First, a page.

15. cis-Regulatory control of three cell fate-specific genes in vulval organogenesis of Caenorhabditis elegans and C. briggsae.

    Science.gov (United States)

    Kirouac, Martha; Sternberg, Paul W

    2003-05-01

    The great-grandprogeny of the Caenorhabditis elegans vulval precursor cells (VPCs) adopt one of the final vulA, B1, B2, C, D, E, and F cell fates in a precise spatial pattern. This pattern of vulval cell types is likely to depend on the cis-regulatory regions of the transcriptional targets of intercellular signals in vulval development. egl-17, zmp-1, and cdh-3 are expressed differentially in the developing vulva cells, providing a potential readout for different signaling pathways. To understand how such pathways interact to specify unique vulval cell types in a precise pattern, we have identified cis-regulatory regions sufficient to confer vulval cell type-specific regulation when fused in cis to the basal pes-10 promoter. We have identified the C. briggsae homologs of these three genes, with their corresponding control regions, and tested these regions in both C. elegans and C. briggsae. These regions of similarity in C. elegans and C. briggsae upstream of egl-17, zmp-1, and cdh-3 promote expression in vulval cells and the anchor cell (AC). By using the cis-regulatory analysis and phylogenetic footprinting, we have identified overrepresented sequences involved in conferring vulval and AC expression.

  16. Controlling Cell Functions and Fate with Surfaces and Hydrogels: The Role of Material Features in Cell Adhesion and Signal Transduction

    Directory of Open Access Journals (Sweden)

    Maurizio Ventre

    2016-03-01

    Full Text Available In their natural environment, cells are constantly exposed to a cohort of biochemical and biophysical signals that govern their functions and fate. Therefore, materials for biomedical applications, either in vivo or in vitro, should provide a replica of the complex patterns of biological signals. Thus, the development of a novel class of biomaterials requires, on the one side, the understanding of the dynamic interactions occurring at the interface of cells and materials; on the other, it requires the development of technologies able to integrate multiple signals precisely organized in time and space. A large body of studies aimed at investigating the mechanisms underpinning cell-material interactions is mostly based on 2D systems. While these have been instrumental in shaping our understanding of the recognition of and reaction to material stimuli, they lack the ability to capture central features of the natural cellular environment, such as dimensionality, remodelling and degradability. In this work, we review the fundamental traits of material signal sensing and cell response. We then present relevant technologies and materials that enable fabricating systems able to control various aspects of cell behavior, and we highlight potential differences that arise from 2D and 3D settings.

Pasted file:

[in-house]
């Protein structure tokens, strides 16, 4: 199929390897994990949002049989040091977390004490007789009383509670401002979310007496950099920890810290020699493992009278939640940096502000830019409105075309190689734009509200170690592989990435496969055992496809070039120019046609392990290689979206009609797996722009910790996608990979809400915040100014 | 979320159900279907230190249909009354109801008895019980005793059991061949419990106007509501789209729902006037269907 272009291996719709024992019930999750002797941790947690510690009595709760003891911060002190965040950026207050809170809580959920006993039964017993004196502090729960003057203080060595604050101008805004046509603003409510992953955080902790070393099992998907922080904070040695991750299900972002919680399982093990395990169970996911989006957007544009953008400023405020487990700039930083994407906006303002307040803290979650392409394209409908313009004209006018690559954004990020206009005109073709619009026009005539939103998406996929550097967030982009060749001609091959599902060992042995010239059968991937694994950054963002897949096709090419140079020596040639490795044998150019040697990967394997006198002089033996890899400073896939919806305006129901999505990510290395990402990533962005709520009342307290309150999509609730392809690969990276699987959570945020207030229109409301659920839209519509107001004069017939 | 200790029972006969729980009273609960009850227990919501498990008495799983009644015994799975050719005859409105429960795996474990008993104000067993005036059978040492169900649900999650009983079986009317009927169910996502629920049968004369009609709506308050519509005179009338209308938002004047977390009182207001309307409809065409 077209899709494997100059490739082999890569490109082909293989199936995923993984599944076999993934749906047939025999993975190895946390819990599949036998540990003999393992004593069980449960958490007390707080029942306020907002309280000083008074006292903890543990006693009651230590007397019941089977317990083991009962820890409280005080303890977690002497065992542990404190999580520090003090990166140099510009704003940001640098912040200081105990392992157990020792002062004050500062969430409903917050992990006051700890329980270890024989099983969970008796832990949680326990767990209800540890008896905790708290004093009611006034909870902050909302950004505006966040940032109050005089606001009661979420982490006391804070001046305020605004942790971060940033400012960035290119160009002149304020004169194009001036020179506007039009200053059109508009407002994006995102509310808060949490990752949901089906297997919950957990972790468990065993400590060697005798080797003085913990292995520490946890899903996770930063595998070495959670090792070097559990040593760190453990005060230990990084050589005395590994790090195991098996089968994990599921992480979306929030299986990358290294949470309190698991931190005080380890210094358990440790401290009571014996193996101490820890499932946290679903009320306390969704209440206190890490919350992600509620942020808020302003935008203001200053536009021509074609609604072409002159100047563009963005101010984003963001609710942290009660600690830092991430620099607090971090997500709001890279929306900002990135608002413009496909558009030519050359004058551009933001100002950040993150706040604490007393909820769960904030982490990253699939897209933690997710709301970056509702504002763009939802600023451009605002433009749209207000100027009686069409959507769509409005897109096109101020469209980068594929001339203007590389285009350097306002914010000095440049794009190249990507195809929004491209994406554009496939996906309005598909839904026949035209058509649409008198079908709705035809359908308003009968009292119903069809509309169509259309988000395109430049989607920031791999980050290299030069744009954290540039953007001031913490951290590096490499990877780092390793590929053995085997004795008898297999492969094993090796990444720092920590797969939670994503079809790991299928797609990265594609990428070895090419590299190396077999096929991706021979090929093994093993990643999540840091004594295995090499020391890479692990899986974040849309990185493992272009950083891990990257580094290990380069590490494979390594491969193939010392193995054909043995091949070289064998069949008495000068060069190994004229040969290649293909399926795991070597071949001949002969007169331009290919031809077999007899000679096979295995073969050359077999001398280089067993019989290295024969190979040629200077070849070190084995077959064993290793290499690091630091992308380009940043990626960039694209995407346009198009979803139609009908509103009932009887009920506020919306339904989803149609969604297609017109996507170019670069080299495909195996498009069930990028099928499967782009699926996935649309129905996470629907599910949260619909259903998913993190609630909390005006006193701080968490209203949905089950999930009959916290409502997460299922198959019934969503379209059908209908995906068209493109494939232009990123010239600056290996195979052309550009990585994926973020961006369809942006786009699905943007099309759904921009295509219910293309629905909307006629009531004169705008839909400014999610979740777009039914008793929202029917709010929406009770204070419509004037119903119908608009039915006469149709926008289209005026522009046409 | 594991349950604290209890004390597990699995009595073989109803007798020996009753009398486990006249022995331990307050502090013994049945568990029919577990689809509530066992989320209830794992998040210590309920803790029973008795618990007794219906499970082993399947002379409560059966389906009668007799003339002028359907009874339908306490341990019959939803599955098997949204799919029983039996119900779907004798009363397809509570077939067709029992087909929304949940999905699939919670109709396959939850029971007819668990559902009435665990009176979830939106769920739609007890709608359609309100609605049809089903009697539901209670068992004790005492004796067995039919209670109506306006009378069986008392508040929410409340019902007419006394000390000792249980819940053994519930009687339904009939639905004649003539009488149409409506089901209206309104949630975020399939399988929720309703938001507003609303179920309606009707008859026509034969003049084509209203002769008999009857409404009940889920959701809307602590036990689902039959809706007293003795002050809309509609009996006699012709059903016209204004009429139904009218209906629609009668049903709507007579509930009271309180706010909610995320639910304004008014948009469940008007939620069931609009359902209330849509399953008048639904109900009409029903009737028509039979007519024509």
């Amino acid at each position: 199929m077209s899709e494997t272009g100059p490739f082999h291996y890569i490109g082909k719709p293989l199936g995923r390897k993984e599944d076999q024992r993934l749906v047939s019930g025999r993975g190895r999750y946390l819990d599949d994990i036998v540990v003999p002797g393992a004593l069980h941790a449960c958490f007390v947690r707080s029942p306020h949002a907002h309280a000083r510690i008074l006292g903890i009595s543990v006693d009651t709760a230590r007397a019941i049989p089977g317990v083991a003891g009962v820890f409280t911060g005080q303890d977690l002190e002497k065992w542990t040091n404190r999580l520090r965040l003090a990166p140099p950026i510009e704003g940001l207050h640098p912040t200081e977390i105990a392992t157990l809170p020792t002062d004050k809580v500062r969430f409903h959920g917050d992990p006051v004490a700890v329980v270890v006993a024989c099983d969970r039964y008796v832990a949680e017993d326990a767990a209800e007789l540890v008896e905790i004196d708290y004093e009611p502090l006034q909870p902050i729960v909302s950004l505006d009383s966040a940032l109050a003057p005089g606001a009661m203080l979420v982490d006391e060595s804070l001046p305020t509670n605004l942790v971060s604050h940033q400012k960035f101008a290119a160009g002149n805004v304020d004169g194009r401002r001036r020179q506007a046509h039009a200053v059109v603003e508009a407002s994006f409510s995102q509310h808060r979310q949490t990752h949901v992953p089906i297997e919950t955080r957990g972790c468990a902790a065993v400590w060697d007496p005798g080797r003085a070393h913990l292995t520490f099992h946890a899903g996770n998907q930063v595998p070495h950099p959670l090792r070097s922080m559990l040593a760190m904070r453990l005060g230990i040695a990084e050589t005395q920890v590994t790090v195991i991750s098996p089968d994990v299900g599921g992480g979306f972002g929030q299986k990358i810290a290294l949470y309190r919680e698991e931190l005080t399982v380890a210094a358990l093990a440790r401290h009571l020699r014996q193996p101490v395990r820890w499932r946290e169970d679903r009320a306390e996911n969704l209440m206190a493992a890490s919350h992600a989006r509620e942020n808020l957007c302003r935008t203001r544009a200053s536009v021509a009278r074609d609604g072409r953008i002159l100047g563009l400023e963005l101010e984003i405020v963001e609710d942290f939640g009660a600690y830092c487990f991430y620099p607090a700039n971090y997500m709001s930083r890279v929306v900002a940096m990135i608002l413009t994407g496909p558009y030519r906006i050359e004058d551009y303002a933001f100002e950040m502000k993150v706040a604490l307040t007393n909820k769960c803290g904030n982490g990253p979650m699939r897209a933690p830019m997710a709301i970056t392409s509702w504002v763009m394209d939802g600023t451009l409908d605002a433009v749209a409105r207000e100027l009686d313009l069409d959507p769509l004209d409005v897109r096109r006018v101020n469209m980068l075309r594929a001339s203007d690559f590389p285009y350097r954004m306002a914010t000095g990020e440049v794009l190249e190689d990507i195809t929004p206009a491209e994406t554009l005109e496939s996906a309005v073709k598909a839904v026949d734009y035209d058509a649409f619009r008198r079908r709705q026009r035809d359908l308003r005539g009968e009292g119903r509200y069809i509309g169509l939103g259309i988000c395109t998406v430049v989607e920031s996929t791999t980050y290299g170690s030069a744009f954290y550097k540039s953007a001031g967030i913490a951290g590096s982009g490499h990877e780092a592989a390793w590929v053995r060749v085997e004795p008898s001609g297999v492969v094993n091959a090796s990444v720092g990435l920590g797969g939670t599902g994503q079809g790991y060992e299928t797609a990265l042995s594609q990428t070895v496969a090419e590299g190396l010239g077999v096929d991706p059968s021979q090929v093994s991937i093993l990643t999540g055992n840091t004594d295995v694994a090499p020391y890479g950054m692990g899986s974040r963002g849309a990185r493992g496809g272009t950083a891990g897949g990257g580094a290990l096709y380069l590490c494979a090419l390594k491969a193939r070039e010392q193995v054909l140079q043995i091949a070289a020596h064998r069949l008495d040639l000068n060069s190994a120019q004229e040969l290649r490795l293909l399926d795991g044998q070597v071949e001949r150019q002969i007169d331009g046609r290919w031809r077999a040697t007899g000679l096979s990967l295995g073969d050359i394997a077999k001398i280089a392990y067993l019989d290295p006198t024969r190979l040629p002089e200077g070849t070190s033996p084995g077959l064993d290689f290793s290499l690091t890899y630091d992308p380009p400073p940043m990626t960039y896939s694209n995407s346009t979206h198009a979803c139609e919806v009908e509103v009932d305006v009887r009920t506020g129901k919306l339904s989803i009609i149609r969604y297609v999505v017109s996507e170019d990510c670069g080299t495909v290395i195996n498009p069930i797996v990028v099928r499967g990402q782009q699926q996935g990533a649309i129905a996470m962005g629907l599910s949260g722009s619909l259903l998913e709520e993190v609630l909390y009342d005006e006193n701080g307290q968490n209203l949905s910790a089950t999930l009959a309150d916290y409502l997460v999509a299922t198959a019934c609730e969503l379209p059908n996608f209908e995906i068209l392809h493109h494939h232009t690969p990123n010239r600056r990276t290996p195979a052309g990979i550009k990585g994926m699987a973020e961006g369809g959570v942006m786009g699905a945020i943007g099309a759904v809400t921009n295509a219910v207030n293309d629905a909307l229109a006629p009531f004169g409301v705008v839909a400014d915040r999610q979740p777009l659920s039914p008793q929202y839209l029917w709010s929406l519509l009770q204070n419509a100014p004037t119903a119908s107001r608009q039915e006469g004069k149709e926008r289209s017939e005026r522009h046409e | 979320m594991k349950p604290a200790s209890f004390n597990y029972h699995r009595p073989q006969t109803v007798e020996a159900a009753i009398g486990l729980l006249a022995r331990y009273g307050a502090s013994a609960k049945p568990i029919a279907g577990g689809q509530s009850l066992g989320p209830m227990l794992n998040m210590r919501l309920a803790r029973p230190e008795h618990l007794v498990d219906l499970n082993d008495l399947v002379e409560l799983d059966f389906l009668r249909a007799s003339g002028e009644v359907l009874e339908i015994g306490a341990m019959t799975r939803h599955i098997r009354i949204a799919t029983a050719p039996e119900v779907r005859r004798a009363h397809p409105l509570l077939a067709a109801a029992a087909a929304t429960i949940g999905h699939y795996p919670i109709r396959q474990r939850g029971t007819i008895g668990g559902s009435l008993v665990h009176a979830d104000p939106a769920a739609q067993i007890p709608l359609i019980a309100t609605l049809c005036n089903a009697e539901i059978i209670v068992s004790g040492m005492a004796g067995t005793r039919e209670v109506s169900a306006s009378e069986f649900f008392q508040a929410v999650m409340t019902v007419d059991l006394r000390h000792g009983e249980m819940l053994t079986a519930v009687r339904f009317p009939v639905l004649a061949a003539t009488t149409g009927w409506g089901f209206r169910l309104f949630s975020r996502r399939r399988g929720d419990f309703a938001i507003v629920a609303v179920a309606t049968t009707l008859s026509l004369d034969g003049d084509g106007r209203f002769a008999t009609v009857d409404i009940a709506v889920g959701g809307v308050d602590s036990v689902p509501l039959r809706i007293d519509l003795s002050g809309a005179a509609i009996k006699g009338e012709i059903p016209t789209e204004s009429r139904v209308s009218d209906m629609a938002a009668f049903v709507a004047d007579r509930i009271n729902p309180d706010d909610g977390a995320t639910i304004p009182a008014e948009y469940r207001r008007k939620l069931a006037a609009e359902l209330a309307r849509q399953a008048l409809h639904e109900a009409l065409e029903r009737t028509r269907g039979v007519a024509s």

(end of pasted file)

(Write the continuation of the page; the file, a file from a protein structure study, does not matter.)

17. To Accept One's Fate or Be Its Master: Culture, Control, and Workplace Choice.

    Science.gov (United States)

    Eisen, Charis; Ishii, Keiko; Miyamoto, Yuri; Ma, Xiaoming; Hitokoto, Hidefumi

    2016-01-01

    Utilizing three student (Study 1) and non-student samples (Study 2), we examined cultural differences in workplace choice for North Americans, Germans, and Japanese. We focused on the desire for control as a potential mediator (i.e., the underlying mechanism) to explain cultural differences in this important life decision. Given culturally divergent embodiments of independent vs. interdependent models of agency, we expected and found that, compared to North Americans and Germans, Japanese were more likely to prefer a workplace with a payment system that maintains social order rather than one that rewards individual achievement. Furthermore, we found that Japanese tend to give greater consideration to family opinions in their choice of workplace. As predicted, desire for control (i.e., the motivation to have control over various events) was stronger for North Americans and Germans than Japanese, and explained cultural differences in choice of workplace.